• Connecticut Judge Nominees Vow To Avoid 'Robe-itis'

    A former Connecticut mayor, current and ex-partners at Halloran & Sage LLP, and the lieutenant governor's general counsel are among those who promised lawmakers Friday that they would not come down with "robe-itis" — a term used to describe an unprofessional temperament toward litigants and courthouse staff — if confirmed to the state bench, but each was encouraged to develop real systems of accountability.

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    Legal Industry Adds 2,700 Jobs In February

    Employment in the U.S. legal sector rebounded in February, showing a slight increase following a decline at the beginning of the year, according to preliminary data released Friday by the U.S. Bureau of Labor Statistics.

  • 2nd Circ. Resurrects Bribery Case Against Former NY Lt. Gov.

    The Second Circuit sided with federal prosecutors on Friday and reinstated bribery charges against former New York Lt. Gov. Brian Benjamin, finding in a published opinion that the indictment against him "sufficiently alleged an explicit quid pro quo."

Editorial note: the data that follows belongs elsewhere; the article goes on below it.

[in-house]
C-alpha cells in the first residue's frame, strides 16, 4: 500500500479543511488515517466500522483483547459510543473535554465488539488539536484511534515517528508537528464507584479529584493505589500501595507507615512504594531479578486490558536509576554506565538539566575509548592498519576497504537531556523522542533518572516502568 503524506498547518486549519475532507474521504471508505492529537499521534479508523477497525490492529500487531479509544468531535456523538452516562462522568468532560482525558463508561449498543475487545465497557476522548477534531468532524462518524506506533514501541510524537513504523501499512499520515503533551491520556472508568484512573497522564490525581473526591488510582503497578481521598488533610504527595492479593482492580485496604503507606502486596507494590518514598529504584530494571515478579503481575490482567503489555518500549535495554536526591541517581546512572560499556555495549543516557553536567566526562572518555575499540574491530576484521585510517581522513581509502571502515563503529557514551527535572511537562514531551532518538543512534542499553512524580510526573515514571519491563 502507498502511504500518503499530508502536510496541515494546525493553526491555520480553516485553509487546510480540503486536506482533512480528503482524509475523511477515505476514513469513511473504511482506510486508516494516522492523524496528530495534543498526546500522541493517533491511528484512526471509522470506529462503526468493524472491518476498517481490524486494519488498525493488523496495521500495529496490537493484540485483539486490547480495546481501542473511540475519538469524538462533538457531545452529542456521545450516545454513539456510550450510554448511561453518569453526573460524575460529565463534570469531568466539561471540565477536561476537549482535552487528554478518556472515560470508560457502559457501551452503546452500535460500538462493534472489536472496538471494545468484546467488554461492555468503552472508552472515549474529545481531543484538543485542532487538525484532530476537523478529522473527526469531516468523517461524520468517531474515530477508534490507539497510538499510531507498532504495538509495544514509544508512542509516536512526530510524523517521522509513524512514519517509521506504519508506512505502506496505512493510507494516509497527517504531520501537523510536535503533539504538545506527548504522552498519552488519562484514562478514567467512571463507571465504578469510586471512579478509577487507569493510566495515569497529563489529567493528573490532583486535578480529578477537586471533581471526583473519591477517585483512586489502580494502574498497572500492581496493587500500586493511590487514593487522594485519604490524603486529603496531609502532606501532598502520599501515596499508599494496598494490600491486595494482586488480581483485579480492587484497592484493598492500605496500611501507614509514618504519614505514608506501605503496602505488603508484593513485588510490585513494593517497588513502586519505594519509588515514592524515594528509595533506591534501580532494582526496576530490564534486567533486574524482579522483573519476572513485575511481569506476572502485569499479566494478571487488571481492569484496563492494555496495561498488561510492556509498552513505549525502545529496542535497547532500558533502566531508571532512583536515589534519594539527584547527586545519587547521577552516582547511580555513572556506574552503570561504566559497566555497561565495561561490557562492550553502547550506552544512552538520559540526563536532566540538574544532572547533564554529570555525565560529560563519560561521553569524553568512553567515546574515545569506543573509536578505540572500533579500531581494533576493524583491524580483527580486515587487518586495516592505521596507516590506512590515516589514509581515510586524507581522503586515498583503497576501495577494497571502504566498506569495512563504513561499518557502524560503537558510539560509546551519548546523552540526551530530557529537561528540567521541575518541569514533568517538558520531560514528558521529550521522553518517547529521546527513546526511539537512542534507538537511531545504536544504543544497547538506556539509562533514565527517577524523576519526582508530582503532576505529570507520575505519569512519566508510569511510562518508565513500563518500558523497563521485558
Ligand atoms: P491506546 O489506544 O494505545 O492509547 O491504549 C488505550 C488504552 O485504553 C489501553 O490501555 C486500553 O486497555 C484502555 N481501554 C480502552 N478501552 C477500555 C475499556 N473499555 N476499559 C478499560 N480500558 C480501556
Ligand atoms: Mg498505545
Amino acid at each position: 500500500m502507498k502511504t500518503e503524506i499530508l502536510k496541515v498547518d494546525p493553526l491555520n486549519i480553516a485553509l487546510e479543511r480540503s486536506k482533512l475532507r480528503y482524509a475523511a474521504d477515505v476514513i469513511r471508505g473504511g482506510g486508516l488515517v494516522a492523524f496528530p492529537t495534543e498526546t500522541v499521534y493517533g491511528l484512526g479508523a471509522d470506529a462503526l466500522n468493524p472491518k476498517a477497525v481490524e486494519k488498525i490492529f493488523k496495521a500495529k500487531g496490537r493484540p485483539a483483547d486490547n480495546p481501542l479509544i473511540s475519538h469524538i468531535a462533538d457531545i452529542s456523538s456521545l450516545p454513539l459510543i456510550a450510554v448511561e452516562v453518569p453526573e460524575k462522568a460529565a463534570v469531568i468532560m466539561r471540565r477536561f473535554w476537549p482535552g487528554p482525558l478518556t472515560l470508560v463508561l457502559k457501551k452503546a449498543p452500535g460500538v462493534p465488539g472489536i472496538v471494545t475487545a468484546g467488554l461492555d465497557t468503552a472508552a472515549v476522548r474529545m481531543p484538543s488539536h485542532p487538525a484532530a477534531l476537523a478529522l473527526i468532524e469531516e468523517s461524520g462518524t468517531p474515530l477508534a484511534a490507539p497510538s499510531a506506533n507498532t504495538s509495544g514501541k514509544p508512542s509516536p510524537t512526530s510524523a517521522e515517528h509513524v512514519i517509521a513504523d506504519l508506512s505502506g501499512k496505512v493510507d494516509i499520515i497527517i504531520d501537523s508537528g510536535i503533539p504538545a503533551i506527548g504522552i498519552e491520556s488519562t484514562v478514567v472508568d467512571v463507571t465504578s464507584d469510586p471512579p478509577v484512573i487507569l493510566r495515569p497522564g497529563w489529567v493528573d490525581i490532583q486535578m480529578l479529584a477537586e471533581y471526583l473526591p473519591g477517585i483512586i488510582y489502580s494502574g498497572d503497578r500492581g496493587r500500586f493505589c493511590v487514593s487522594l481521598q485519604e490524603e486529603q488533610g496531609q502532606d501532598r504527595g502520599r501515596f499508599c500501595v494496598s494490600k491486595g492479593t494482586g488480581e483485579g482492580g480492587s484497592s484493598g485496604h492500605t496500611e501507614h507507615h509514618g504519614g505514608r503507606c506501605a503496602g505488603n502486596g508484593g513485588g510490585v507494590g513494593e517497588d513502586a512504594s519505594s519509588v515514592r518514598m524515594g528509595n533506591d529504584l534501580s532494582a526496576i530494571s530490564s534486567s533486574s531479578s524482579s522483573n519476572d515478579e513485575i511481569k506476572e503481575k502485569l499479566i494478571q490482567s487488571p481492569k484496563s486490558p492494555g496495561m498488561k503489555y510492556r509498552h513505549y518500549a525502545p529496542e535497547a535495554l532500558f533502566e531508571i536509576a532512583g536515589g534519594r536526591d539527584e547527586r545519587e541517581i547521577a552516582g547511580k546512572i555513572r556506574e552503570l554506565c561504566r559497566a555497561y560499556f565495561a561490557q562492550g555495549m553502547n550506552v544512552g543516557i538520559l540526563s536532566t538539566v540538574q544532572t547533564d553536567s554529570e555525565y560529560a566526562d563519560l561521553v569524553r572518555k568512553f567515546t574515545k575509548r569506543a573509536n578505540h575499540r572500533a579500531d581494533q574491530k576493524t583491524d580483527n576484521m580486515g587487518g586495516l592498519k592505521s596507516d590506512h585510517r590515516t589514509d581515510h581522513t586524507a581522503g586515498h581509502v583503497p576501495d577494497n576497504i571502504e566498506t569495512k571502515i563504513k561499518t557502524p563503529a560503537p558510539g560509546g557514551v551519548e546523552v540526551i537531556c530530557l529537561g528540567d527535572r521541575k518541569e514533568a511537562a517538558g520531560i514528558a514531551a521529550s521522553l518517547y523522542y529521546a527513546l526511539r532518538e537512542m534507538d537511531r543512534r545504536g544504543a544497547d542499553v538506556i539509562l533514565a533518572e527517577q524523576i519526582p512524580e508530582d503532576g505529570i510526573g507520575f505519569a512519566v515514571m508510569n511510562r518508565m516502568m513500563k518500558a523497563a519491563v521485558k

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    By The Numbers: Why Associates Stay At Their Firms

    After a flood of associates left their firms in search of greener pastures as part of the "talent wars" of the early 2020s, the National Association for Law Placement wanted to know what made other early-career attorneys decide instead to stay put. Here, Law360 Pulse takes a look at how compensation, work-life balance, and a dozen other factors helped play a role.

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    Military Spouses Are Untapped Pool Of Attorney Talent